The price of things to come…

Well, I entered a new decade last week. I hit 40. Along with the inspiring ‘life begins at…’ and the very droll ‘you’re now officially old and over the hill’ cards, I received one with the run down of what happened in my year of birth and the cost of living…

1975 – quite a significant year, even if I do say so myself. Computer hobbyists Stephen Wozniak and Steve Jobs begin working on computer designs. They developed the Apple 1 prototype. Thank the Lord they did, where would be without iAnything?! The film ‘Jaws’ was released. Rubik’s cubes and mood rings hit the shops.

A loaf of bread cost 16p, a pint of milk was 7p, petrol was 16p a litre, the average house price was £12,097 and the average wage was £60.80 for men, £37.40 for women.

Here we are now in 2015. Of course incomes have risen but as we all know so has the cost of living. The proposed increase in the national living wage level has its merits and its pitfalls. Huge gaping pitfalls actually and is a deep and real concern for our sector.

In one respect, it may well help increase the level of staff retention in a sector that needs to attract more and more staff. One school of thought is it could ‘potentially lead to higher job satisfaction and thus in turn facilitate higher quality, attentive care and support, leading to an increase in the overall quality of services’. Please discuss.

But, will the funding available from local authorities increase in line with the wage bill? Some organisations are realising that they wouldn’t be able to operate at the new proposed levels unless their source of funding also increases, simple as that. Scary thought, for so so many reasons!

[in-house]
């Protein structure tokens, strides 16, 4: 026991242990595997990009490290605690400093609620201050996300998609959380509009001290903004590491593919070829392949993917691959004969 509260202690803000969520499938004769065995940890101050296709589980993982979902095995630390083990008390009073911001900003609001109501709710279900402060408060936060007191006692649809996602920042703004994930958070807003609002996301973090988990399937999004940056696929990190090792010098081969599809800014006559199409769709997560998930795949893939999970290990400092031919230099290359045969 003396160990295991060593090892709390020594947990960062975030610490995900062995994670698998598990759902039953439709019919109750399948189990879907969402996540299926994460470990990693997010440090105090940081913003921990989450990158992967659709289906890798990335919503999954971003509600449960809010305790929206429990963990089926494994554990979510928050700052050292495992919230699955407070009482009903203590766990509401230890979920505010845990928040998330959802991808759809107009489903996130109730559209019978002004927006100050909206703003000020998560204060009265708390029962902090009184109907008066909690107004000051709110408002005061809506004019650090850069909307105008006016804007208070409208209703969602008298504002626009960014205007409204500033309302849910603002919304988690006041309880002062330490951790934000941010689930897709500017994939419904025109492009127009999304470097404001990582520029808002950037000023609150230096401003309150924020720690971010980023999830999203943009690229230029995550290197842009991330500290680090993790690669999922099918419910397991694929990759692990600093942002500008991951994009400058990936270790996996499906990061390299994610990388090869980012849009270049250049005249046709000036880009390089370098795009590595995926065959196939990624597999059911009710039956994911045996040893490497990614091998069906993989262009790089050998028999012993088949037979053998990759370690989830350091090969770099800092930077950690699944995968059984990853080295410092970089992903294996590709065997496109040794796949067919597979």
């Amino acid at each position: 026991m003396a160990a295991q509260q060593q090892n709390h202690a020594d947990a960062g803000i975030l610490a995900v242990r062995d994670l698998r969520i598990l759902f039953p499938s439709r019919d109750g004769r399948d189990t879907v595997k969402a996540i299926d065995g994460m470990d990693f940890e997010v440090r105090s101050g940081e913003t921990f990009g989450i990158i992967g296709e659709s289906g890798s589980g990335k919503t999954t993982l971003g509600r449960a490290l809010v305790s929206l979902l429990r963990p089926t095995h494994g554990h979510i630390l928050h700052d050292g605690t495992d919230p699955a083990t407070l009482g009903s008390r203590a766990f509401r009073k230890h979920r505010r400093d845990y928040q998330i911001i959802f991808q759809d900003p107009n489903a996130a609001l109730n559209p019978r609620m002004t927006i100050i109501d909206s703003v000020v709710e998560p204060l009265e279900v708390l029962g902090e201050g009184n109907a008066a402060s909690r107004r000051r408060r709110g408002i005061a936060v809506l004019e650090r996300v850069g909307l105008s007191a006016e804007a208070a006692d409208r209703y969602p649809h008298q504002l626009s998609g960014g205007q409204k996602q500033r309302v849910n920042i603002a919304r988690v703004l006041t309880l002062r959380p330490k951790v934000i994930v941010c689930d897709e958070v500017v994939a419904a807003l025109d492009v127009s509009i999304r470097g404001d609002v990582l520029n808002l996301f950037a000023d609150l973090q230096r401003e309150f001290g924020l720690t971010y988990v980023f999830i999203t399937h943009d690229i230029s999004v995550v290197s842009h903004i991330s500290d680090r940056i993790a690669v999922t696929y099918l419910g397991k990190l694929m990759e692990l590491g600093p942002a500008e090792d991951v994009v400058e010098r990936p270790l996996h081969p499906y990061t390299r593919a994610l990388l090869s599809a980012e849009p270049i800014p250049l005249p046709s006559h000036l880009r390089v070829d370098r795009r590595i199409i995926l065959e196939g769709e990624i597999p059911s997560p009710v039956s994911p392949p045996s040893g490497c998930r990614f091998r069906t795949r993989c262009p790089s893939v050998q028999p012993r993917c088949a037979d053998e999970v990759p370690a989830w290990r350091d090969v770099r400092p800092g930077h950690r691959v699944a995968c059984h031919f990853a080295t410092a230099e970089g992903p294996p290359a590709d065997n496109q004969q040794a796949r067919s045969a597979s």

It is also worth mentioning the differential between staff on the minimum wage and more senior staff with greater responsibilities, who currently earn a little more, must be maintained if providers want to keep them, increasing the wage bill even more.

To expect providers to find the money to pay the living wage in the current funding and provision landscape is completely unrealistic.

The impact of the living wage increase is far reaching and cannot be ignored or underestimated. Have a read of the Anthony Collins briefing – ‘The Budget – what it means for social care providers’

A number of members have already fed back their concerns to us. What do you and your organisation feel about these developments? We want to know. ARC will be tackling these issues through our sector alliances and by using our ‘voice’ to talk to the powers that be. We will be speaking with Local Authorities too to ask them how they see the proposed changes affecting the sector and the million dollar question, what can they do about it? And what can they do, we will be asking Mr. Osborne. Clearly, shrinking the social care budget is only compounding the issue and pressurising a sector that is being pushed to its limits and beyond.

We will as ever keep you up to date with what we are doing.

I have just noticed my mood ring is a very dark shade of blue…wonder what that means…

Lisa, aged 40.